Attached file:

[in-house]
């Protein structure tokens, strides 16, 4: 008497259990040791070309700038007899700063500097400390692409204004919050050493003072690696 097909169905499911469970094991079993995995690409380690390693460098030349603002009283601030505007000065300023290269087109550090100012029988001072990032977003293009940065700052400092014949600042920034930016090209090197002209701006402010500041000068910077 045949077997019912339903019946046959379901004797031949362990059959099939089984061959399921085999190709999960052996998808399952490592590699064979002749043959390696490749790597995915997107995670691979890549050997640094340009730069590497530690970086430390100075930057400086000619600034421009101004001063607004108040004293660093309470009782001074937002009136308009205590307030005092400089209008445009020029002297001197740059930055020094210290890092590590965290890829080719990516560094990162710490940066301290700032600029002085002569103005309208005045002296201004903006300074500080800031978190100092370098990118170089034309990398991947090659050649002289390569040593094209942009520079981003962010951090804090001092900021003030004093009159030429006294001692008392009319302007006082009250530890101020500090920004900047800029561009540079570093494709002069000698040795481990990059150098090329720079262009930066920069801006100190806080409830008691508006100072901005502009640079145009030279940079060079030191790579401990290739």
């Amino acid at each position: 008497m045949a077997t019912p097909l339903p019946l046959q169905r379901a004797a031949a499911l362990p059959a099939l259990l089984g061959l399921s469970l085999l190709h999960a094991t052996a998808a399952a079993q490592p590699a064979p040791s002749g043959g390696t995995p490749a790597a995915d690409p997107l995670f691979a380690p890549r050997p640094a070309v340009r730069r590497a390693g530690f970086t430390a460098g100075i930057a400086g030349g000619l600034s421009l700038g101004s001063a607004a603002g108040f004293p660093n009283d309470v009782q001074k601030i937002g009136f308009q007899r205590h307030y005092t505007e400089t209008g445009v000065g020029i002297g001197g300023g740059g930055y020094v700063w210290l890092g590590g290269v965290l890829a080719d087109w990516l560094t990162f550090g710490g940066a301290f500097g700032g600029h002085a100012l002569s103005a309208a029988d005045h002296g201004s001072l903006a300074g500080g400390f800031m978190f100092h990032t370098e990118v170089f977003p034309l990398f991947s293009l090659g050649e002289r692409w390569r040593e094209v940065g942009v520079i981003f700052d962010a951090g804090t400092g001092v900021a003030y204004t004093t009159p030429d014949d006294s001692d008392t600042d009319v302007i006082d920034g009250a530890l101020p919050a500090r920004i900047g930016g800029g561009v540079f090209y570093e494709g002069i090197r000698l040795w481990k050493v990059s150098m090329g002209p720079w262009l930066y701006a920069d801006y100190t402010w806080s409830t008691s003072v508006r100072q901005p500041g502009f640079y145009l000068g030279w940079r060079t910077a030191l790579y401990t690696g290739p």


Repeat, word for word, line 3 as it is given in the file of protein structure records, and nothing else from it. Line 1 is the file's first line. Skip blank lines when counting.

């Amino acid at each position: 008497m045949a077997t019912p097909l339903p019946l046959q169905r379901a004797a031949a499911l362990p059959a099939l259990l089984g061959l399921s469970l085999l190709h999960a094991t052996a998808a399952a079993q490592p590699a064979p040791s002749g043959g390696t995995p490749a790597a995915d690409p997107l995670f691979a380690p890549r050997p640094a070309v340009r730069r590497a390693g530690f970086t430390a460098g100075i930057a400086g030349g000619l600034s421009l700038g101004s001063a607004a603002g108040f004293p660093n009283d309470v009782q001074k601030i937002g009136f308009q007899r205590h307030y005092t505007e400089t209008g445009v000065g020029i002297g001197g300023g740059g930055y020094v700063w210290l890092g590590g290269v965290l890829a080719d087109w990516l560094t990162f550090g710490g940066a301290f500097g700032g600029h002085a100012l002569s103005a309208a029988d005045h002296g201004s001072l903006a300074g500080g400390f800031m978190f100092h990032t370098e990118v170089f977003p034309l990398f991947s293009l090659g050649e002289r692409w390569r040593e094209v940065g942009v520079i981003f700052d962010a951090g804090t400092g001092v900021a003030y204004t004093t009159p030429d014949d006294s001692d008392t600042d009319v302007i006082d920034g009250a530890l101020p919050a500090r920004i900047g930016g800029g561009v540079f090209y570093e494709g002069i090197r000698l040795w481990k050493v990059s150098m090329g002209p720079w262009l930066y701006a920069d801006y100190t402010w806080s409830t008691s003072v508006r100072q901005p500041g502009f640079y145009l000068g030279w940079r060079t910077a030191l790579y401990t690696g290739p």